The Vampire Facial has grown hugely in popularity since Kim Kardashian’s 2013 grisly photo of herself midway through treatment, with over 232 thousand mentions on Instagram and 37.6 million views on TikTok. The treatment combines microneedling with platelet-rich plasma derived from the clients’ own blood; and it’s been claimed that the procedure can give a youthful appearance that rivals that created by injectables like Botox or filler.
How Is The Treatment Performed?
Step One – The Blood Draw: The blood is usually drawn from the arm, then placed into a centrifuge and spun to separate the red blood cells and the platelet-poor plasma from the Platelet-Rich Plasma.
Step Two – Facial Cleansing and Numbing: The clients’ face is cleansed and a numbing cream is applied to lessen the pain from the microneedling process.
Step Three – Preparation: The Platelet-Rich Plasma is drawn into a needleless syringe for ease of applying small quantities to the clients’ skin during the facial, and the microneedling device is prepared for use.
Step Four – The Facial: The Platelet-Rich Plasma is smoothed onto sections of the face, followed by the microneedling device. The microneedles push the plasma deep into the epidermis, alongside creating tiny controlled injuries to the epidermis that trigger skin healing and stimulates collagen production.
Downtime From the Vampire Facial
Although the Vampire Facial is ‘non-invasive’, this isn’t necessarily a treatment that clients can fit into their lunch break. It can cause swelling and redness for up to twelve hours following the procedure due to the microneedling process, so clients may prefer to make this an after-work treat.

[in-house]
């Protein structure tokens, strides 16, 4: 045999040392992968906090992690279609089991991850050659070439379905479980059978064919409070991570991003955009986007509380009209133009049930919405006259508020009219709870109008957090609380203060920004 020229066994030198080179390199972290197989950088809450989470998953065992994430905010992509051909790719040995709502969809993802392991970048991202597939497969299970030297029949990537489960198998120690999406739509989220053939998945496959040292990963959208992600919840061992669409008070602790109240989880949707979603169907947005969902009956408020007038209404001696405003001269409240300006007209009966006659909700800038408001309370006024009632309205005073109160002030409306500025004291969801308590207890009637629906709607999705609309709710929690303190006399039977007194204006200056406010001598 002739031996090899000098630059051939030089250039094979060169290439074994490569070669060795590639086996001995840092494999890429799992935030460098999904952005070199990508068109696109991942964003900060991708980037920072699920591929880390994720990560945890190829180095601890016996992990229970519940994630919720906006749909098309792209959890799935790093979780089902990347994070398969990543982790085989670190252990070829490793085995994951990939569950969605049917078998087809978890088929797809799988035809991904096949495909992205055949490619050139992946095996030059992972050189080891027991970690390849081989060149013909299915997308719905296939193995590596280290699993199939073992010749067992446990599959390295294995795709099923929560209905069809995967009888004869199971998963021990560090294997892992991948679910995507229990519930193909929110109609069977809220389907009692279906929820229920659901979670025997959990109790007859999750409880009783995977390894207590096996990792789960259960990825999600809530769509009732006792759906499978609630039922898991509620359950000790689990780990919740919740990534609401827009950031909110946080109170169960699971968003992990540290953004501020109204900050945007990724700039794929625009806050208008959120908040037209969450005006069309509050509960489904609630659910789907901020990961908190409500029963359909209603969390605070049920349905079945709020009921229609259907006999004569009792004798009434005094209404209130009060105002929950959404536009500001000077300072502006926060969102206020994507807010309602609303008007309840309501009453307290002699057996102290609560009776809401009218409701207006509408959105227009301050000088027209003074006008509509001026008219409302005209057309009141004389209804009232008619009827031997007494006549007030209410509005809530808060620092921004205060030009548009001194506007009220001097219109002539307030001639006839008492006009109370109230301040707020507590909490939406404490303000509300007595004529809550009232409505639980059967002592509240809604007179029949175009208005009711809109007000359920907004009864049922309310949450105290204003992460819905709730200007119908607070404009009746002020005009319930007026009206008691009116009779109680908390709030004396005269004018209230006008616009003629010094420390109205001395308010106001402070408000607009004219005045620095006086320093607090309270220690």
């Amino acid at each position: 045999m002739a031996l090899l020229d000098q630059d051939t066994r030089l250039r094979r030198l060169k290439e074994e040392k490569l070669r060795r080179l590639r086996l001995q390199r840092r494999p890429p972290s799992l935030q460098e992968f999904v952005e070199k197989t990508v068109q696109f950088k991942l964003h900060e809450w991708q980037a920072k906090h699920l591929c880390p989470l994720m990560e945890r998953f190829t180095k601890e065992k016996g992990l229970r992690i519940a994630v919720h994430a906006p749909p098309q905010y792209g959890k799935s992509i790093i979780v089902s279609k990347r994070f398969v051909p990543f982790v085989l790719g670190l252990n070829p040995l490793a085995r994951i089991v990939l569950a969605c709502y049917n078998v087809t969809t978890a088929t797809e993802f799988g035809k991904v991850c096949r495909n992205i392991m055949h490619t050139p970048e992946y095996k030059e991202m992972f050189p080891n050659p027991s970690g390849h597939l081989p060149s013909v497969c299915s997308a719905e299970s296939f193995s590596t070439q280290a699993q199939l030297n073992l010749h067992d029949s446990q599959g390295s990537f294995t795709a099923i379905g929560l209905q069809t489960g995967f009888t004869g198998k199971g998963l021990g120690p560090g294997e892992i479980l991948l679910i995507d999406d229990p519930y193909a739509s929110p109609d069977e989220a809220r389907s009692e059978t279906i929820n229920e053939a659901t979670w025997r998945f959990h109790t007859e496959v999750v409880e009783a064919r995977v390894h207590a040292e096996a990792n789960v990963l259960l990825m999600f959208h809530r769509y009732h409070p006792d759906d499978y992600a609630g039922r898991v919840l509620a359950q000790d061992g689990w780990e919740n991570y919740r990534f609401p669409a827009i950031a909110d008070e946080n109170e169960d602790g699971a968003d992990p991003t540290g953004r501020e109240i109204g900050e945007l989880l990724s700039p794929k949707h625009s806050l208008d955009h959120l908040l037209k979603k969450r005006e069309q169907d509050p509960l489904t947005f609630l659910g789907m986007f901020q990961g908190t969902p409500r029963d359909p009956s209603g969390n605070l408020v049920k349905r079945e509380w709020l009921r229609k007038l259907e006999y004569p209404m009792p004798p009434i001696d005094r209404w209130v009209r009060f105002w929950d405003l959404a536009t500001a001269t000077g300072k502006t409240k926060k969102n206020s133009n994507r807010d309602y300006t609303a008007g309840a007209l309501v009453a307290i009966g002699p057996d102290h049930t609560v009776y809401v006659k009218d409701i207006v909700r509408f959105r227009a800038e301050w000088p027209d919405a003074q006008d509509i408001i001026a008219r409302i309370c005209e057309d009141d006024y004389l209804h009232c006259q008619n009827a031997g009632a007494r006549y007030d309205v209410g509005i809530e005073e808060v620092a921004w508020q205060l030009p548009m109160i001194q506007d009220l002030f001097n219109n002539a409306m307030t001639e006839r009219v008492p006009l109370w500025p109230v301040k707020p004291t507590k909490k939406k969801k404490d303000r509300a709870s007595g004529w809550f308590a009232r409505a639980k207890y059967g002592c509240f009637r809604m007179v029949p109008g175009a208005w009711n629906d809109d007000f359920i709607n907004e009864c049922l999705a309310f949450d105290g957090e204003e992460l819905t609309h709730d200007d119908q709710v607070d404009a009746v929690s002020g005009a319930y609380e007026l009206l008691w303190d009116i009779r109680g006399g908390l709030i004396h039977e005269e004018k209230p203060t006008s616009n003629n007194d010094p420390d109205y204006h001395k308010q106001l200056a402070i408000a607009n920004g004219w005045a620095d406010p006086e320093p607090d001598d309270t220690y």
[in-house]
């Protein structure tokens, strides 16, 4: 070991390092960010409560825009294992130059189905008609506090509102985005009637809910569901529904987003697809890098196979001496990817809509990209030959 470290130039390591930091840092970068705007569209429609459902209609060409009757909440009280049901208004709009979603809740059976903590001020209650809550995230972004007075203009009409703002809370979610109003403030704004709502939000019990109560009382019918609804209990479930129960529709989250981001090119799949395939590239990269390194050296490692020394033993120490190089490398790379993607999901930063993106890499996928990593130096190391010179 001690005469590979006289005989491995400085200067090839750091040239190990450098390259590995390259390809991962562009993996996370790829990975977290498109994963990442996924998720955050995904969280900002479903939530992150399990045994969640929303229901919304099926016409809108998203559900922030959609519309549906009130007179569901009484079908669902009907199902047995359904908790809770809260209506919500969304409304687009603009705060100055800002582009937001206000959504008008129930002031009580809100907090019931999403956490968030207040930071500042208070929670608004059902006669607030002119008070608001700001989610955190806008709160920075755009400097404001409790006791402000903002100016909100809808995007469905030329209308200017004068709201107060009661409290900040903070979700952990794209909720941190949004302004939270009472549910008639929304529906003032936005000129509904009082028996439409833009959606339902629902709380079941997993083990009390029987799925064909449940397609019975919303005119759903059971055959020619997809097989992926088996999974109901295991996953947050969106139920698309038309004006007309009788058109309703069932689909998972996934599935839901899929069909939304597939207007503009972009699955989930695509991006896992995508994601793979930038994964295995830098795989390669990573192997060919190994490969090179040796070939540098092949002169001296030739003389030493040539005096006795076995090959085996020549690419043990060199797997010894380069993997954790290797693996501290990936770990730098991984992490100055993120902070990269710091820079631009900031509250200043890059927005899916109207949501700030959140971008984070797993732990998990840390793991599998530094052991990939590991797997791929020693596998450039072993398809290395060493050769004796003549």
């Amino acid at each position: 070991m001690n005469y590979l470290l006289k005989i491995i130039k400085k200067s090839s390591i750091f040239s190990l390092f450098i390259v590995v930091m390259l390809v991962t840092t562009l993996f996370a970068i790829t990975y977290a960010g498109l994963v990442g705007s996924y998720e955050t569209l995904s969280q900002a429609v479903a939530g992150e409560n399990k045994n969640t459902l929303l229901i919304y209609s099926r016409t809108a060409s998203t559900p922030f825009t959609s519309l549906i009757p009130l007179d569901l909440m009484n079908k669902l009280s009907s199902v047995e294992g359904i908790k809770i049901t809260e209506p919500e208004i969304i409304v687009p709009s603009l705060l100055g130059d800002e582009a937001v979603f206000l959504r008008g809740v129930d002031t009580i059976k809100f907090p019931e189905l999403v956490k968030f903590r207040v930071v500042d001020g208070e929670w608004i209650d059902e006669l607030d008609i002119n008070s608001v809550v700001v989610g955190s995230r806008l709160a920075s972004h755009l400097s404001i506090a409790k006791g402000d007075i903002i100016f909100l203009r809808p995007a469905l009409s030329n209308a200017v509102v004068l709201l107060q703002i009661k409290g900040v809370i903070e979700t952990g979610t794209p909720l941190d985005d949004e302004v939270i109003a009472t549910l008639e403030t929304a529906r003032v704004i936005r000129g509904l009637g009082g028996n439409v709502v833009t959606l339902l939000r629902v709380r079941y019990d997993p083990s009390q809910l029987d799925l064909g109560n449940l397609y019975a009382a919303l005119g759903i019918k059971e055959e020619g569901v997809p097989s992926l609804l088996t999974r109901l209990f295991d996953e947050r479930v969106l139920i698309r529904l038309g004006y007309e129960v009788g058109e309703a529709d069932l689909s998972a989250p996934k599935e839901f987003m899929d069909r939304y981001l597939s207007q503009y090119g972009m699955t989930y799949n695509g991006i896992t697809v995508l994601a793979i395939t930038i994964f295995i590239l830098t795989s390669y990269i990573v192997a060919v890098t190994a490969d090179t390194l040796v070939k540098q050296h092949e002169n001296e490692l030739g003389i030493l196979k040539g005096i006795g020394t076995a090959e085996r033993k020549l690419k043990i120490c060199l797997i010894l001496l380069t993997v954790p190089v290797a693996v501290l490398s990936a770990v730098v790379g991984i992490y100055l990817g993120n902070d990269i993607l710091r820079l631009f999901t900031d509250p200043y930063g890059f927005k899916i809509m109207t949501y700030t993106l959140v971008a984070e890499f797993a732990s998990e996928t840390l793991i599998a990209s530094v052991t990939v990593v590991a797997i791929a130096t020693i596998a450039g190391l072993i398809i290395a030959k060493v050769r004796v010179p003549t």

Results From the Treatment
There isn’t a massive body of research on Vampire Facials. Still, practitioners and clients have reported that after a course of three treatments; the appearance of fine lines, acne scarring and skin roughness are much improved. The results from a course of Vampire Facials should last a client up to 12 months.
Risks of the Vampire Facial
Microneedling alone presents some risk to clients. Bacterial infections can occur if the skin or the machine is not cleansed properly. Clients with darker skin tones are also at risk of Post-Inflammatory Hyperpigmentation (PIH), which leaves darker patches of skin in the treated areas.
When blood is added to the microneedling procedure; other, scarier risks come into play. Two clients at a New Mexico salon in the USA contracted HIV after having Vampire Facials, potentially as a result of cross-contamination. Although this may be an isolated case, it is still something that clients should be aware of before undergoing the treatment.
At MATA, we see non-ablative laser treatment as a safe alternative to the Vampire Facial, improving the appearance of fine lines, scarring and skin texture without breaking the skin or requiring blood handling. To register your interest in our newly restructured Laser and Light qualifications, please complete this webform.
Is the Vampire Facial Here to Stay?
Although the Vampire Facial may have become popular due to a celebrity endorsement, almost ten years on it is still a favourite; available in clinics across the UK and the world. As such, it would seem like the procedure is here to stay. As always, we recommend that clients are made fully aware of the risks and rewards of the treatment. In the case of this particular treatment, we’d also recommend that the procedure takes place in a suitable setting and is carried out by a practitioner with experience in the safe handling of blood products.